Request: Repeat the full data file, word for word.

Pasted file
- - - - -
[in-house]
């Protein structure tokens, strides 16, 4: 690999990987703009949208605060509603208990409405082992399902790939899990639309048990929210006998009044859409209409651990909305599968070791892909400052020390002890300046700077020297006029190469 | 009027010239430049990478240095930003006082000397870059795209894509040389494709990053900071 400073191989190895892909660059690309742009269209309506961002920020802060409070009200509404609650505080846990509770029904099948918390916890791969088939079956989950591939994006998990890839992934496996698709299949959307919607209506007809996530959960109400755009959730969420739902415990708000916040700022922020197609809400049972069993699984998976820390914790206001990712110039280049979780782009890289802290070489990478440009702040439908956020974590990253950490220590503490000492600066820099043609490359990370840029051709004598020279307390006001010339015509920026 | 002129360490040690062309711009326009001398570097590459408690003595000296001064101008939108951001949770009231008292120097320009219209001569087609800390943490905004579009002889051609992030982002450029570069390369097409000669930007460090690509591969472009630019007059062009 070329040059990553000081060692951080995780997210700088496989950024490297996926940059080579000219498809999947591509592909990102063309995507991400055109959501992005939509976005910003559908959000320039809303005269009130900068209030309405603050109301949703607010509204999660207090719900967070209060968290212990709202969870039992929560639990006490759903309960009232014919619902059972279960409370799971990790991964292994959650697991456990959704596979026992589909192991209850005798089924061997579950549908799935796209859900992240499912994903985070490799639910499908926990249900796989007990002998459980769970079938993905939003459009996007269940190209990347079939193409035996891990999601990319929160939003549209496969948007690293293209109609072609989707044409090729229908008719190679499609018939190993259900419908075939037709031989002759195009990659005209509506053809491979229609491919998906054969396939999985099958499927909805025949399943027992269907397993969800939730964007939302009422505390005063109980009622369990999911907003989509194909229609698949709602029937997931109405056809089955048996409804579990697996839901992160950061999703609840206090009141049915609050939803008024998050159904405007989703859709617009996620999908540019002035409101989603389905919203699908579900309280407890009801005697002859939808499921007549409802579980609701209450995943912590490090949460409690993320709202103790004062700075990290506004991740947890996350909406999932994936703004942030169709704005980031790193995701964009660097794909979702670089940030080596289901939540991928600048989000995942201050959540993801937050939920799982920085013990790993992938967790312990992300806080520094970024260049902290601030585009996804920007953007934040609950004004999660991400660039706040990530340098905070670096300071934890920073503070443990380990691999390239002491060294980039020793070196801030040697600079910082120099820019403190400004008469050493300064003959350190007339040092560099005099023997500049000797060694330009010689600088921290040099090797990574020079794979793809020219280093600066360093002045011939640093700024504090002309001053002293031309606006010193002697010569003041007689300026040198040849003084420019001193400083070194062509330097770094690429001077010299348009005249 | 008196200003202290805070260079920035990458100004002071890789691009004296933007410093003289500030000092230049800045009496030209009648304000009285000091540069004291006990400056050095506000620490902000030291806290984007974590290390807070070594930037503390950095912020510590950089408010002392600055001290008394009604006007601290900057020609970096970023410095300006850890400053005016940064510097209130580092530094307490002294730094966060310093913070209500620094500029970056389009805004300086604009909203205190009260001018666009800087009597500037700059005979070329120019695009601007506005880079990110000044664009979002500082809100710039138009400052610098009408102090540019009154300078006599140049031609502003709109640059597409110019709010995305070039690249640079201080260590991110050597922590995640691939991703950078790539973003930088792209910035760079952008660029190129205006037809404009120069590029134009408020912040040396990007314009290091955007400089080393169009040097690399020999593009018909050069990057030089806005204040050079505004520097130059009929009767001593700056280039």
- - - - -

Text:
[in-house]
């Protein structure tokens, strides 16, 4: 690999990987703009949208605060509603208990409405082992399902790939899990639309048990929210006998009044859409209409651990909305599968070791892909400052020390002890300046700077020297006029190469 | 009027010239430049990478240095930003006082000397870059795209894509040389494709990053900071 400073191989190895892909660059690309742009269209309506961002920020802060409070009200509404609650505080846990509770029904099948918390916890791969088939079956989950591939994006998990890839992934496996698709299949959307919607209506007809996530959960109400755009959730969420739902415990708000916040700022922020197609809400049972069993699984998976820390914790206001990712110039280049979780782009890289802290070489990478440009702040439908956020974590990253950490220590503490000492600066820099043609490359990370840029051709004598020279307390006001010339015509920026 | 002129360490040690062309711009326009001398570097590459408690003595000296001064101008939108951001949770009231008292120097320009219209001569087609800390943490905004579009002889051609992030982002450029570069390369097409000669930007460090690509591969472009630019007059062009 070329040059990553000081060692951080995780997210700088496989950024490297996926940059080579000219498809999947591509592909990102063309995507991400055109959501992005939509976005910003559908959000320039809303005269009130900068209030309405603050109301949703607010509204999660207090719900967070209060968290212990709202969870039992929560639990006490759903309960009232014919619902059972279960409370799971990790991964292994959650697991456990959704596979026992589909192991209850005798089924061997579950549908799935796209859900992240499912994903985070490799639910499908926990249900796989007990002998459980769970079938993905939003459009996007269940190209990347079939193409035996891990999601990319929160939003549209496969948007690293293209109609072609989707044409090729229908008719190679499609018939190993259900419908075939037709031989002759195009990659005209509506053809491979229609491919998906054969396939999985099958499927909805025949399943027992269907397993969800939730964007939302009422505390005063109980009622369990999911907003989509194909229609698949709602029937997931109405056809089955048996409804579990697996839901992160950061999703609840206090009141049915609050939803008024998050159904405007989703859709617009996620999908540019002035409101989603389905919203699908579900309280407890009801005697002859939808499921007549409802579980609701209450995943912590490090949460409690993320709202103790004062700075990290506004991740947890996350909406999932994936703004942030169709704005980031790193995701964009660097794909979702670089940030080596289901939540991928600048989000995942201050959540993801937050939920799982920085013990790993992938967790312990992300806080520094970024260049902290601030585009996804920007953007934040609950004004999660991400660039706040990530340098905070670096300071934890920073503070443990380990691999390239002491060294980039020793070196801030040697600079910082120099820019403190400004008469050493300064003959350190007339040092560099005099023997500049000797060694330009010689600088921290040099090797990574020079794979793809020219280093600066360093002045011939640093700024504090002309001053002293031309606006010193002697010569003041007689300026040198040849003084420019001193400083070194062509330097770094690429001077010299348009005249 | 008196200003202290805070260079920035990458100004002071890789691009004296933007410093003289500030000092230049800045009496030209009648304000009285000091540069004291006990400056050095506000620490902000030291806290984007974590290390807070070594930037503390950095912020510590950089408010002392600055001290008394009604006007601290900057020609970096970023410095300006850890400053005016940064510097209130580092530094307490002294730094966060310093913070209500620094500029970056389009805004300086604009909203205190009260001018666009800087009597500037700059005979070329120019695009601007506005880079990110000044664009979002500082809100710039138009400052610098009408102090540019009154300078006599140049031609502003709109640059597409110019709010995305070039690249640079201080260590991110050597922590995640691939991703950078790539973003930088792209910035760079952008660029190129205006037809404009120069590029134009408020912040040396990007314009290091955007400089080393169009040097690399020999593009018909050069990057030089806005204040050079505004520097130059009929009767001593700056280039």